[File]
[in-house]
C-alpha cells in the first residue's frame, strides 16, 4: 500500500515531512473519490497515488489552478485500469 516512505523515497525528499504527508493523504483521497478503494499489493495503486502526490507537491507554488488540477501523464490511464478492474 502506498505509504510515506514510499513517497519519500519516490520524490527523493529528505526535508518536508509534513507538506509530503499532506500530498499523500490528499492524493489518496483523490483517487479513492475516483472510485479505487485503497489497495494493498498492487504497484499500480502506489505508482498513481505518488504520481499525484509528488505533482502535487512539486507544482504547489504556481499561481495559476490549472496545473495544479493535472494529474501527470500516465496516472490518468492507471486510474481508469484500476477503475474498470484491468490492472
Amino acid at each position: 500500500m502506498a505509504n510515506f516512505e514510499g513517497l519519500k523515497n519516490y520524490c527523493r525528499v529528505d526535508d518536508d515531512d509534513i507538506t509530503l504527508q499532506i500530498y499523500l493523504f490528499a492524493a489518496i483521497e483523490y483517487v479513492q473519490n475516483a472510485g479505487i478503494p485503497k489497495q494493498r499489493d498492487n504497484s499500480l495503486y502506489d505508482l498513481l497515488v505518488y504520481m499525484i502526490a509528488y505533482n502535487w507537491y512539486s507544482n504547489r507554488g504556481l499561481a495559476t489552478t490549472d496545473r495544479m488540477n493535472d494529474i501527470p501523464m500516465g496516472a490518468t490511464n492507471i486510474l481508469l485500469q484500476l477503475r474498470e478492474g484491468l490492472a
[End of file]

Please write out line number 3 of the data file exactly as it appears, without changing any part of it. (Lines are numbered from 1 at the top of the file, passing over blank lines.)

Amino acid at each position: 500500500m502506498a505509504n510515506f516512505e514510499g513517497l519519500k523515497n519516490y520524490c527523493r525528499v529528505d526535508d518536508d515531512d509534513i507538506t509530503l504527508q499532506i500530498y499523500l493523504f490528499a492524493a489518496i483521497e483523490y483517487v479513492q473519490n475516483a472510485g479505487i478503494p485503497k489497495q494493498r499489493d498492487n504497484s499500480l495503486y502506489d505508482l498513481l497515488v505518488y504520481m499525484i502526490a509528488y505533482n502535487w507537491y512539486s507544482n504547489r507554488g504556481l499561481a495559476t489552478t490549472d496545473r495544479m488540477n493535472d494529474i501527470p501523464m500516465g496516472a490518468t490511464n492507471i486510474l481508469l485500469q484500476l477503475r474498470e478492474g484491468l490492472a